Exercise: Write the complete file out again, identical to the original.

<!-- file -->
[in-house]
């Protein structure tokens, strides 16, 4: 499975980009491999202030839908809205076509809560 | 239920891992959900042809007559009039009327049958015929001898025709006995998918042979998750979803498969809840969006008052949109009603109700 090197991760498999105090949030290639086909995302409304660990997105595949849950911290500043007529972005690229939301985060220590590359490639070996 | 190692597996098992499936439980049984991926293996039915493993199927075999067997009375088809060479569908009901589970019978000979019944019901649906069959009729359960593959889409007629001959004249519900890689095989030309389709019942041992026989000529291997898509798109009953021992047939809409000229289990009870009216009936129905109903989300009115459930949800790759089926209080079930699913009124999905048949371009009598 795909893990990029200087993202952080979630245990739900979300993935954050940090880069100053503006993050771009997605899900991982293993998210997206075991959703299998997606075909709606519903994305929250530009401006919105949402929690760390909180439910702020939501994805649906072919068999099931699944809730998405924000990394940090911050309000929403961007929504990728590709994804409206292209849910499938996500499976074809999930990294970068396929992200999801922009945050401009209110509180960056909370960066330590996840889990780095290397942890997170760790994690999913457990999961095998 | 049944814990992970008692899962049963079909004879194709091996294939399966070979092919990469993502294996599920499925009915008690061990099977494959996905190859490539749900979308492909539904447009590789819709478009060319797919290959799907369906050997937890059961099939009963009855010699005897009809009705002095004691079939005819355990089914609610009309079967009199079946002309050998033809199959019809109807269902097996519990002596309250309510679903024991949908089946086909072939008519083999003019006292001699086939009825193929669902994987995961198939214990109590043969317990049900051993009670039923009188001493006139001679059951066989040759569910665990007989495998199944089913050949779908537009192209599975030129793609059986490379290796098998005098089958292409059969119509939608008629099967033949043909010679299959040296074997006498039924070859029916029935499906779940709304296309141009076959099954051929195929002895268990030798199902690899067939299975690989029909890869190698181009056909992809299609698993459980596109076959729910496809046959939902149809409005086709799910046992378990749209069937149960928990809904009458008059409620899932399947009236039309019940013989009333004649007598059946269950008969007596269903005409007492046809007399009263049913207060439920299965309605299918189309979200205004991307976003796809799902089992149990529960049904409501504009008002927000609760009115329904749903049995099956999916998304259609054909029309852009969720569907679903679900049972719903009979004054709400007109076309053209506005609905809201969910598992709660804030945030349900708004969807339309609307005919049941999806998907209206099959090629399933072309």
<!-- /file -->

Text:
[in-house]
């Protein structure tokens, strides 16, 4: 499975980009491999202030839908809205076509809560 | 239920891992959900042809007559009039009327049958015929001898025709006995998918042979998750979803498969809840969006008052949109009603109700 090197991760498999105090949030290639086909995302409304660990997105595949849950911290500043007529972005690229939301985060220590590359490639070996 | 190692597996098992499936439980049984991926293996039915493993199927075999067997009375088809060479569908009901589970019978000979019944019901649906069959009729359960593959889409007629001959004249519900890689095989030309389709019942041992026989000529291997898509798109009953021992047939809409000229289990009870009216009936129905109903989300009115459930949800790759089926209080079930699913009124999905048949371009009598 795909893990990029200087993202952080979630245990739900979300993935954050940090880069100053503006993050771009997605899900991982293993998210997206075991959703299998997606075909709606519903994305929250530009401006919105949402929690760390909180439910702020939501994805649906072919068999099931699944809730998405924000990394940090911050309000929403961007929504990728590709994804409206292209849910499938996500499976074809999930990294970068396929992200999801922009945050401009209110509180960056909370960066330590996840889990780095290397942890997170760790994690999913457990999961095998 | 049944814990992970008692899962049963079909004879194709091996294939399966070979092919990469993502294996599920499925009915008690061990099977494959996905190859490539749900979308492909539904447009590789819709478009060319797919290959799907369906050997937890059961099939009963009855010699005897009809009705002095004691079939005819355990089914609610009309079967009199079946002309050998033809199959019809109807269902097996519990002596309250309510679903024991949908089946086909072939008519083999003019006292001699086939009825193929669902994987995961198939214990109590043969317990049900051993009670039923009188001493006139001679059951066989040759569910665990007989495998199944089913050949779908537009192209599975030129793609059986490379290796098998005098089958292409059969119509939608008629099967033949043909010679299959040296074997006498039924070859029916029935499906779940709304296309141009076959099954051929195929002895268990030798199902690899067939299975690989029909890869190698181009056909992809299609698993459980596109076959729910496809046959939902149809409005086709799910046992378990749209069937149960928990809904009458008059409620899932399947009236039309019940013989009333004649007598059946269950008969007596269903005409007492046809007399009263049913207060439920299965309605299918189309979200205004991307976003796809799902089992149990529960049904409501504009008002927000609760009115329904749903049995099956999916998304259609054909029309852009969720569907679903679900049972719903009979004054709400007109076309053209506005609905809201969910598992709660804030945030349900708004969807339309609307005919049941999806998907209206099959090629399933072309």